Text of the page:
Wyoming Winter Weather Awareness Day

October 6, 2010

Winter Storm
Lincoln Monument at Summit along Interstate 80 - between Cheyenne and Laramie.

Overview Terminology Home and Work Safety Driving Safety Road Conditions Weather Sources

The National Weather Service (NWS) offices serving Wyoming are sponsoring the 2010 Winter Weather Awareness Day on October 6th.

The National Weather Service Offices in Wyoming encourage you to become familiar with safety rules and make plans to protect yourself, your family, students and employees when winter storms strike. Winter storm warnings are disseminated through NOAA All-Hazards Weather Radio, local television and radio stations, cable television systems and on the Internet at various sites including weather.gov.

This information describes the different types of severe winter weather we have in Wyoming and provides safety information related to each type. Click on one of the tabs above to learn more.

Snow falls frequently across Wyoming from November through May and at lower elevations is light to moderate. About five times a year on the average, stations at the lower elevations will have snowfall exceeding five inches. Accumulations of 10 to 15 inches or more for a single storm occur but are infrequent outside of the mountains. Wind will frequently accompany or follow a snowstorm and pile the snow into drifts several feet deep. The snow sometimes drifts so much that it is difficult to obtain an accurate measurement of snowfall.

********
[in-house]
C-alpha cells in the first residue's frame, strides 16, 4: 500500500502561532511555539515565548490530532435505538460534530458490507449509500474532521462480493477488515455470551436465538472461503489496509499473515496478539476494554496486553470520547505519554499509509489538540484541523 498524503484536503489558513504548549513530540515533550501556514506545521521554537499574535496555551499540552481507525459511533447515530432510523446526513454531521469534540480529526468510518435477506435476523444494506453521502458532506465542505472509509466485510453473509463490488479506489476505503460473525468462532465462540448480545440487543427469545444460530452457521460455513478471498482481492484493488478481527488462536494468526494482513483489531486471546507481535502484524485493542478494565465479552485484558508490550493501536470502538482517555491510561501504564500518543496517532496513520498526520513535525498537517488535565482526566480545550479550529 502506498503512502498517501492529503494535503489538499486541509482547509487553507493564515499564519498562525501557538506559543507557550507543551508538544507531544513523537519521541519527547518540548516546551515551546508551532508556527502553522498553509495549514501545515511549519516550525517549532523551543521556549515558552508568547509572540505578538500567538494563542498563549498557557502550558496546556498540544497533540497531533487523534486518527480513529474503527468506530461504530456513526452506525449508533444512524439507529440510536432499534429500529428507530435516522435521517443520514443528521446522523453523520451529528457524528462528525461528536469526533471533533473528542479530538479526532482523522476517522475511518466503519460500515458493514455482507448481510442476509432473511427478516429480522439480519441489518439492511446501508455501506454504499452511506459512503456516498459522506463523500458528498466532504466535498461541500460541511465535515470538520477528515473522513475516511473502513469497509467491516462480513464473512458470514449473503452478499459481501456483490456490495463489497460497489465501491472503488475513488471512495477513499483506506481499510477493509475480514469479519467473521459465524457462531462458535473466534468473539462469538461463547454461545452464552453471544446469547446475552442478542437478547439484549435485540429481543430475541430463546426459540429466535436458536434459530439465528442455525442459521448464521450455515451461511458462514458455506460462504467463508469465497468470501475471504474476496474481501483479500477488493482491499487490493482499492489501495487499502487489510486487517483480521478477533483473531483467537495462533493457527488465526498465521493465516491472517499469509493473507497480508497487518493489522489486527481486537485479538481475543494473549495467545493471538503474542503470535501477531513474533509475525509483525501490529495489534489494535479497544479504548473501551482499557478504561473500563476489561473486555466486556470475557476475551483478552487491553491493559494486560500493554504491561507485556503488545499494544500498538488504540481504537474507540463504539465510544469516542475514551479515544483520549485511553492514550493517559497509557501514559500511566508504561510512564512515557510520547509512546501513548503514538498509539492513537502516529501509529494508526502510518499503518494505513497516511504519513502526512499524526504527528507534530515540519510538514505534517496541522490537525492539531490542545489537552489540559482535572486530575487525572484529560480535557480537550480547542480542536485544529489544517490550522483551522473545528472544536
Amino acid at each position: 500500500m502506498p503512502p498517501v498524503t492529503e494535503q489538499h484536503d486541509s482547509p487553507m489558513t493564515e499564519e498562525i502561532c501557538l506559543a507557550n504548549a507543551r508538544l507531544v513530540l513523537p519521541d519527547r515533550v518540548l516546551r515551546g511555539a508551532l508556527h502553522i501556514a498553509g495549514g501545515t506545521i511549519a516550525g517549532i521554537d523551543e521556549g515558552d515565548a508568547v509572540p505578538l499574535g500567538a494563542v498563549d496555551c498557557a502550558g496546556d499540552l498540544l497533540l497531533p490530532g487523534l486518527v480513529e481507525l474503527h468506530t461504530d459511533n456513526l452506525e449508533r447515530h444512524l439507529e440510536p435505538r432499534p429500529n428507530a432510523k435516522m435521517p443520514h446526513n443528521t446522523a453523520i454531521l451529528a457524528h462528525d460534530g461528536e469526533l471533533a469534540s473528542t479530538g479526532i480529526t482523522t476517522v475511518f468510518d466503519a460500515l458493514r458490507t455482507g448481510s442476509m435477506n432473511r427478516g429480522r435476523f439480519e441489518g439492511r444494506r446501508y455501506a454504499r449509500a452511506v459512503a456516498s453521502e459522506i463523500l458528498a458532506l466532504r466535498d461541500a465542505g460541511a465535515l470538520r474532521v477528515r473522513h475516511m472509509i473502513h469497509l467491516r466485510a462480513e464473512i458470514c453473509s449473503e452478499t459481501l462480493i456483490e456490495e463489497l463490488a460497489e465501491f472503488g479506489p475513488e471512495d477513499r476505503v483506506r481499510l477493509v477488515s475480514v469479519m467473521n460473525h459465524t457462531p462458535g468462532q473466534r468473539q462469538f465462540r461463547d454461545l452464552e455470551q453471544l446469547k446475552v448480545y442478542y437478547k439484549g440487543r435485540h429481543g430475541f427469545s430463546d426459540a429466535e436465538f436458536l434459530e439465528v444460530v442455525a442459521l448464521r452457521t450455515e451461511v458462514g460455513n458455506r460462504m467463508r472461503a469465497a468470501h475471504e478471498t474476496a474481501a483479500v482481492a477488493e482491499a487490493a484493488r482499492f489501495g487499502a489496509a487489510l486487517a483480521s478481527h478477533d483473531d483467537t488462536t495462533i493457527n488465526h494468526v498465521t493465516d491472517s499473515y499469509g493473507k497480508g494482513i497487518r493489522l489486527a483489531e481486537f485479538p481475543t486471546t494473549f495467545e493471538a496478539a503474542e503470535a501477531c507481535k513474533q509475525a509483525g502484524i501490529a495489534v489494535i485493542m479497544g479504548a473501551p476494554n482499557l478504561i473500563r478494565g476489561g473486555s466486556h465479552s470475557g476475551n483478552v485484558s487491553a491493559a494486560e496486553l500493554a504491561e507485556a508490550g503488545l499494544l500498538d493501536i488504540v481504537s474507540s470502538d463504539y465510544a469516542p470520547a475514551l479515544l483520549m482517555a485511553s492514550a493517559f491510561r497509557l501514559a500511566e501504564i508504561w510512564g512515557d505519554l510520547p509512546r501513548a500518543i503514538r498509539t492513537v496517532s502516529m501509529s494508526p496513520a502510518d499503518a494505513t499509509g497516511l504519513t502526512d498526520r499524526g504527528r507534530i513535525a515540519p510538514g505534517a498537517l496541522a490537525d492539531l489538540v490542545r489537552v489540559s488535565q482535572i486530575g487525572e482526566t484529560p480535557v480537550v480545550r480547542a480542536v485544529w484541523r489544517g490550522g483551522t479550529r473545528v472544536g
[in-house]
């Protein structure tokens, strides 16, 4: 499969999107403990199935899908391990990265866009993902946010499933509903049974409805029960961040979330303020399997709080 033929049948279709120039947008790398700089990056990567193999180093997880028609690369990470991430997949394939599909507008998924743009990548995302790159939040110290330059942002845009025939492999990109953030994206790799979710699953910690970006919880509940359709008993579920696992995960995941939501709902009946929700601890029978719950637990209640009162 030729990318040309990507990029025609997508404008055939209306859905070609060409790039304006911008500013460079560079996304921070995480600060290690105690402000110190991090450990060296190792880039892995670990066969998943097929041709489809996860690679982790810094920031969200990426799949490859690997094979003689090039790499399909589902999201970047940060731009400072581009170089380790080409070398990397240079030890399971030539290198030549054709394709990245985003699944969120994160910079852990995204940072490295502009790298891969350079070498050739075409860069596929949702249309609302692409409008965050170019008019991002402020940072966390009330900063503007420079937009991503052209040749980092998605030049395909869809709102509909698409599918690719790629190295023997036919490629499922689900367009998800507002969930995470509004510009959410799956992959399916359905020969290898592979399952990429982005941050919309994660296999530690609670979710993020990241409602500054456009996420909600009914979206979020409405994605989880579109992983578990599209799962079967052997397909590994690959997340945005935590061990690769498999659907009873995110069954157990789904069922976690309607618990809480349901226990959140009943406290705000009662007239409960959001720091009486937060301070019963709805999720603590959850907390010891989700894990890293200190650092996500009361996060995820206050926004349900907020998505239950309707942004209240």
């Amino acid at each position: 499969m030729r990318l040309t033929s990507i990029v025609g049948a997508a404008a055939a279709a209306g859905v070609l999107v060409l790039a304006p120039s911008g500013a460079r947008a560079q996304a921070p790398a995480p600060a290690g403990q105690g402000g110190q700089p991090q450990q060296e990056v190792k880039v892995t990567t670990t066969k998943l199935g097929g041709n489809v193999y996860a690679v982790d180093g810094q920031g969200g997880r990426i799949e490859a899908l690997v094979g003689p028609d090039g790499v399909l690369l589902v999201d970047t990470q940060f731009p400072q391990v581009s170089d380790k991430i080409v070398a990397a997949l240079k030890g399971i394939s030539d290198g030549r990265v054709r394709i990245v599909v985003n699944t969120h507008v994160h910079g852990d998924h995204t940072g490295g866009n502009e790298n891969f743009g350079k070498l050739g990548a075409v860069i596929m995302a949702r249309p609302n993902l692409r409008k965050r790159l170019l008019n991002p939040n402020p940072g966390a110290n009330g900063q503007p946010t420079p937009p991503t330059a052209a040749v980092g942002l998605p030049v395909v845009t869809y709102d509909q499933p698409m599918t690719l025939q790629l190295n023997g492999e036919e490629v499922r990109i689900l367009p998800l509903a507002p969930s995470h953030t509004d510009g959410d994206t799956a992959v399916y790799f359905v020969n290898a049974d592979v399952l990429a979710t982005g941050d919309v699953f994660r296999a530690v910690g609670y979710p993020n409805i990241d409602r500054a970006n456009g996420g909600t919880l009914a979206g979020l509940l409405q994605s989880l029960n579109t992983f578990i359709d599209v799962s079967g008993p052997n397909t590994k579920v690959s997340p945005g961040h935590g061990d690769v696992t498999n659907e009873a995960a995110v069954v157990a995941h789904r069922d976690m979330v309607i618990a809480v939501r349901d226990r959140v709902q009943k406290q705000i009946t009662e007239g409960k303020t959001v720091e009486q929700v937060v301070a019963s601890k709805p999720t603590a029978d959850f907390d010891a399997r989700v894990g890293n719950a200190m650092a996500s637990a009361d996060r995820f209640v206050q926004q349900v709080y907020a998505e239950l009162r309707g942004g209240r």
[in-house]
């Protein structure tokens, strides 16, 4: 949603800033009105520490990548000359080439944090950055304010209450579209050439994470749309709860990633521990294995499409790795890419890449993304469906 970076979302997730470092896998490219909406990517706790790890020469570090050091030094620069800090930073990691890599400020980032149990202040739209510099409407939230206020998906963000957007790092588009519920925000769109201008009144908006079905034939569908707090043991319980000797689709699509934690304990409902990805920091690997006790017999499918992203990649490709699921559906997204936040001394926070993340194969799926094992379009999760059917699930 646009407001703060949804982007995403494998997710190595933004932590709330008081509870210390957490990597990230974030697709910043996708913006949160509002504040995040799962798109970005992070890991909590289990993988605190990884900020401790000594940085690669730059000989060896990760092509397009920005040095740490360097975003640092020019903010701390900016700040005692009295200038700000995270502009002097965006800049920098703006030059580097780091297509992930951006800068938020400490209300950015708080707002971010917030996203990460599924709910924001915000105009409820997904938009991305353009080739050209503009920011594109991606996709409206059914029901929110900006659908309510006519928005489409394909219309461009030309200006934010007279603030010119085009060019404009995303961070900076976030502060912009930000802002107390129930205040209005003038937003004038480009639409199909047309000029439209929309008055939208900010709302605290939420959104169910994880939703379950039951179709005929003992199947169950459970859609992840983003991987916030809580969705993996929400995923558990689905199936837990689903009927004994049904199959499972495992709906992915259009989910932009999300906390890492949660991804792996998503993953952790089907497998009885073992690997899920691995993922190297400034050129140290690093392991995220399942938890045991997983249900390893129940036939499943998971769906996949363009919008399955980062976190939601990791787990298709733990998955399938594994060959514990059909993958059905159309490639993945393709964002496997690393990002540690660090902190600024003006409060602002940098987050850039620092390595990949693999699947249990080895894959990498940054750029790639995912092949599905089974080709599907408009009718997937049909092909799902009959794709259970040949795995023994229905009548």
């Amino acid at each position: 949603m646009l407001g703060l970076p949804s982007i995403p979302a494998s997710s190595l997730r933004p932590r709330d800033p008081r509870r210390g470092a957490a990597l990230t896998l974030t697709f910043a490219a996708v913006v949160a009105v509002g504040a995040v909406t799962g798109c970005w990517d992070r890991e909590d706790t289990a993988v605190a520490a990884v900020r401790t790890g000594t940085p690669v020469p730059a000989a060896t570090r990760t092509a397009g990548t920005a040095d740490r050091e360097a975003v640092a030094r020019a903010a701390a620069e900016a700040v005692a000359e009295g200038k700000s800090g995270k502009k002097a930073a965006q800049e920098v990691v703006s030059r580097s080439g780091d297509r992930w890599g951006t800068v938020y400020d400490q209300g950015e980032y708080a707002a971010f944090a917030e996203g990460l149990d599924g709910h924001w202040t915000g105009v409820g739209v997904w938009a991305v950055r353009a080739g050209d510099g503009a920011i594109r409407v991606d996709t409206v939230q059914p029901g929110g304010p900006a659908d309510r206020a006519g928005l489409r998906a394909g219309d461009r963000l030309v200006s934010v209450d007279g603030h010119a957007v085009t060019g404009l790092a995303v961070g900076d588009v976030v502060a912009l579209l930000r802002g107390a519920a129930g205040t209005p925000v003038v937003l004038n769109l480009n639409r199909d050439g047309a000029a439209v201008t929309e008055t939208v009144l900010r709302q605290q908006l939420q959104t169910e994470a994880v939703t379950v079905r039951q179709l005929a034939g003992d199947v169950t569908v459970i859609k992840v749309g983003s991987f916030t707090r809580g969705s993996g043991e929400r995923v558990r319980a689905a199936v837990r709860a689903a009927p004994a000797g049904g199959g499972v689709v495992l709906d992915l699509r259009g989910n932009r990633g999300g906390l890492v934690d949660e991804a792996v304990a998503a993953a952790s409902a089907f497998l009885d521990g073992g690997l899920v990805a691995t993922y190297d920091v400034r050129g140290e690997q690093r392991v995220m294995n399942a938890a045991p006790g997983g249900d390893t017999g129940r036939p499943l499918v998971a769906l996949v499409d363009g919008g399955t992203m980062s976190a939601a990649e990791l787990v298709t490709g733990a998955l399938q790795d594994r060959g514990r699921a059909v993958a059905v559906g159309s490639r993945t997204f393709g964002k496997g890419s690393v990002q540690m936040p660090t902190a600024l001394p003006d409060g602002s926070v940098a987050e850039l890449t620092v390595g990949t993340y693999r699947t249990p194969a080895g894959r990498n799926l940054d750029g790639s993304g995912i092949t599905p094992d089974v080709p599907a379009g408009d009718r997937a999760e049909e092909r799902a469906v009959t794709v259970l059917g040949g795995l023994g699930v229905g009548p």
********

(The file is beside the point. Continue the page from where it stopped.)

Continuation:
An unusually heavy snow occurred at Sheridan on the 3rd and 4th of April 1955. During this period the snowfall amounted to 39.0 inches, had a water equivalent of 4.30 inches and blizzard conditions lasted more than 43 hours.

High winds and low temperatures with snow cause blizzard or near blizzard conditions. These conditions sometimes last a day or two, but it is uncommon for a severe blizzard to last over three days.

Total annual snowfall varies considerably. At the lower elevations in the east, the range is from 60 to 70 inches. Over the drier southwest portion, amounts vary from 45 to 55 inches. Snow is very light in the Big Horn Basin with annual averages from 15 to 20 inches over the lower portion and 30 to 40 inches on the sides of the Basin where elevations range from 5,000 to 6,000 feet. The mountains receive a great deal more snow and in the higher ranges annual amounts are well over 200 inches. At Bechler River Ranger Station in the southwest corner of Yellowstone Park, the snowfall averages 262 inches for a 20-year period.

Wyoming is served by five National Weather Service offices. We issue watches and warnings for the protection of life and property. For additional information, contact your local NWS office:

Cheyenne, WY Riverton, WY Billings, MT Rapid City, SD Salt Lake City, UT
800-269-6220 800-211-1448 406-652-0851 605-341-9271 801-524-5133

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